A jailed lawyer who defrauded Israeli pensioners out of tens of millions of pounds will ask the Supreme Court tomorrow to block an attempt by British police to seize his multimillion-pound assets. In a landmark case, the convicted fraudster Israel Perry is claiming the Serious and Organised Crime Agency (Soca) has no powers to confiscate his luxury homes and valuable art collection in the UK and elsewhere in the world.
Soca has frozen two UK bank accounts linked to Perry containing £14m, as well as an expensive property in Mayfair, London. Controversially, the High Court in London also gave the agency permission to freeze properties in Tel Aviv and Jerusalem, in New York and on the French Riviera, as well as art and antiques, including works by Chagall, Anthony Caro and Léger.
According to court documents seen by The Independent on Sunday, Perry, his wife and their two daughters have two London accounts – at Hoare & Co and Bank J Safra – containing £14m in three different currencies.
Perry is serving a 10-year jail sentence in Israel after being convicted of theft, fraud, obstruction of justice and withholding information. He was also fined more than £3m.
A Tel Aviv court heard how he embezzled more than £110m from a pension and insurance scheme that he set up in Israel in 1983. The scheme was designed to exploit a deal between the then West Germany and Israel to permit eligible Israelis to receive a German state pension. Some 30,000 people signed up to it, including many who survived Holocaust death camps such as Auschwitz.
Perry siphoned off millions of pounds by getting his victims to pay via shell companies in the Isle of Man and Cayman Islands. In his defence, Perry said: "Although I haven't always been acting with full transparency, I don't think my conduct constitutes a criminal offence." His trial judges described his actions as a "systematic, well-planned fraud".
Perry's UK legal team has challenged a High Court order that Perry disclose his UK assets, arguing that the law does not cover someone who is not "present, resident or domiciled" in the UK. It has also contested whether the 2002 Proceeds of Crime Act allows British detectives to freeze and seize overseas assets.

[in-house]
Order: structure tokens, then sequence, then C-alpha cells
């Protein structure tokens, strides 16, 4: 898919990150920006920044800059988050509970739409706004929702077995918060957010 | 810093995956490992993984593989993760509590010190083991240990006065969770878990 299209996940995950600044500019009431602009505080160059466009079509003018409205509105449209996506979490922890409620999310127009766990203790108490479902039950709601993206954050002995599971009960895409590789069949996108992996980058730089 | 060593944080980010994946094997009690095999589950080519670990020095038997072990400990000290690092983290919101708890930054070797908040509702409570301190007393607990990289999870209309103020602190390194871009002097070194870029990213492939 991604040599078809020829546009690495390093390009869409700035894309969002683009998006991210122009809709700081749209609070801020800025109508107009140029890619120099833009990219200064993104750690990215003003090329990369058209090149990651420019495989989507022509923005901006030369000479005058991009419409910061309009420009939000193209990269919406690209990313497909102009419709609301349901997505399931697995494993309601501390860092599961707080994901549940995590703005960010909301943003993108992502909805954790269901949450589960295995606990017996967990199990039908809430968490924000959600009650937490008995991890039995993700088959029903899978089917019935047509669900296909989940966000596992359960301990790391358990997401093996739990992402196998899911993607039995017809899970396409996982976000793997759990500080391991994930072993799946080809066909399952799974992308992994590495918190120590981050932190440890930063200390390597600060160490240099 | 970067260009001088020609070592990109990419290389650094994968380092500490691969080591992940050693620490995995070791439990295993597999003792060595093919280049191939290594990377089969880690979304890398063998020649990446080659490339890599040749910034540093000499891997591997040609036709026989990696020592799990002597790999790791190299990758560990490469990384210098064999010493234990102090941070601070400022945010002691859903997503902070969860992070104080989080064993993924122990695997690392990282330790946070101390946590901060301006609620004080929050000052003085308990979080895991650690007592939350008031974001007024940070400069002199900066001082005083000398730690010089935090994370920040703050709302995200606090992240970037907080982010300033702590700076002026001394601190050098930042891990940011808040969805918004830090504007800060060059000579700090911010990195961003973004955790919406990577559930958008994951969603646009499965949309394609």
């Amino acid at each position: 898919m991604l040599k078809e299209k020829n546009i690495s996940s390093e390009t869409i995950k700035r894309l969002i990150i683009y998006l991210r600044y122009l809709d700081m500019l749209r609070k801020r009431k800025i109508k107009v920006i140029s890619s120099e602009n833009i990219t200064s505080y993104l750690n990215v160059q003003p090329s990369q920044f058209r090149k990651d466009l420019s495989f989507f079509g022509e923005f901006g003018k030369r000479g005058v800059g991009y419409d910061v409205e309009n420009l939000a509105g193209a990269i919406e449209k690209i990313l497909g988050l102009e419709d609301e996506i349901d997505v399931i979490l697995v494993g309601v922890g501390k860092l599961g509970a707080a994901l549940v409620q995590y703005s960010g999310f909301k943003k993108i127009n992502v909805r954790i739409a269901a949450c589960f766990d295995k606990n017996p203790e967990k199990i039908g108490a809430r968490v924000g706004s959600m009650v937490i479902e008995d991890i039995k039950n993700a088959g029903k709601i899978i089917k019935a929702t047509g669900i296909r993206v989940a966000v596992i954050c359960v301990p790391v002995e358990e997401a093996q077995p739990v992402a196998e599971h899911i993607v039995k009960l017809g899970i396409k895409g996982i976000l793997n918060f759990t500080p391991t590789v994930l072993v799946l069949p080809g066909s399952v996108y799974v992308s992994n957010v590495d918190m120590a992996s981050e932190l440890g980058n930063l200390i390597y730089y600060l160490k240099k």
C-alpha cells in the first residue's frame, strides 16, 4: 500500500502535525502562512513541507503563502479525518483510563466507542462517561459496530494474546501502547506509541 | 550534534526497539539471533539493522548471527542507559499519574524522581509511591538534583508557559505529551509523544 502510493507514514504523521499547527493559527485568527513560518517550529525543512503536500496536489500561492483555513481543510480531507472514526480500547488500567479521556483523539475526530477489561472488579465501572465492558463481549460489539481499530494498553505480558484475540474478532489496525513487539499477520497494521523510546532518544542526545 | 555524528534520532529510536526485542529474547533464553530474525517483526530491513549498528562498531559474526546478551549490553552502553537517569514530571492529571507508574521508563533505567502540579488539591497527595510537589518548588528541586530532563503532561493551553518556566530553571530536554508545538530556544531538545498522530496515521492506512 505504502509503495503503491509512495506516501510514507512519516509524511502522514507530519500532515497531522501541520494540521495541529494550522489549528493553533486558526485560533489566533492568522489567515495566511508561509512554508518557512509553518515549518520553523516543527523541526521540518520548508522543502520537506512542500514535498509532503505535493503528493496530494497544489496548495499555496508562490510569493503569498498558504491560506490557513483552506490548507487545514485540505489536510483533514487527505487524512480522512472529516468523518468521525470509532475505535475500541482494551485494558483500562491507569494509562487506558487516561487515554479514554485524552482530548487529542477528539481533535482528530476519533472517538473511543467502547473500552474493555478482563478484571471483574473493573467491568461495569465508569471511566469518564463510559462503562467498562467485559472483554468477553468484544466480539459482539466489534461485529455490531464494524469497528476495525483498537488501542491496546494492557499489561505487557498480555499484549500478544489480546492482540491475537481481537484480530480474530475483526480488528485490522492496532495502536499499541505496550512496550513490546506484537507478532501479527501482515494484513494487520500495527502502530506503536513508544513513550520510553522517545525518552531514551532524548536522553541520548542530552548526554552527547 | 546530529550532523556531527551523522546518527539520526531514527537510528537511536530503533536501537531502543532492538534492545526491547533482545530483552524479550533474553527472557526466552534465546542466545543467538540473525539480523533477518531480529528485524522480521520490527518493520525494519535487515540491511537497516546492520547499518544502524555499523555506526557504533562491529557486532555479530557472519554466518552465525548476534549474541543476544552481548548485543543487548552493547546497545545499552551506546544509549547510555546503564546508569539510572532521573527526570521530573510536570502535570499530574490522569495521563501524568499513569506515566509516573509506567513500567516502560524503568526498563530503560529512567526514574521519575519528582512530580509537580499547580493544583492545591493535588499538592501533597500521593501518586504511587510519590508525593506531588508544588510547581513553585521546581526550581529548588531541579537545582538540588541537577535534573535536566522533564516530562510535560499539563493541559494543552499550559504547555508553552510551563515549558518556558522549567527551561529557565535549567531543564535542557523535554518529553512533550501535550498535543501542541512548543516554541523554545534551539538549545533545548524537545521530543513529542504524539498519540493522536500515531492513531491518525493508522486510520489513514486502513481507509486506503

Trevor Asserson, Perry's solicitor, has criticised the legal moves against his client. "The present judgment allows the English court to make an order against citizens of Israel and of any other country, whether or not they have any responsibility for any criminal conduct. It threatens them with imprisonment in the UK if they do not provide what might be highly sensitive and confidential information about suspected assets, even though they may in the event prove to be unrelated to any criminal activity.
The case is being seen as an important test of British police and other law enforcement agencies' powers to seize and confiscate assets that they believe are the result of crime. "If the Supreme Court upholds [Perry's] arguments, then Soca and every other law enforcement body in the UK will be fighting international crime with one hand tied behind their back," said one lawyer familiar with the case.
The case is unusual because the Israeli authorities have not taken steps to freeze or recover any of Perry's assets in or outside the country.
* Mr Perry has asked us to point out that although he was convicted of embezzling tens of millions from a pension and insurance scheme and that whilst some of his victims were Holocaust survivors, the pension scheme did not target Holocaust survivors.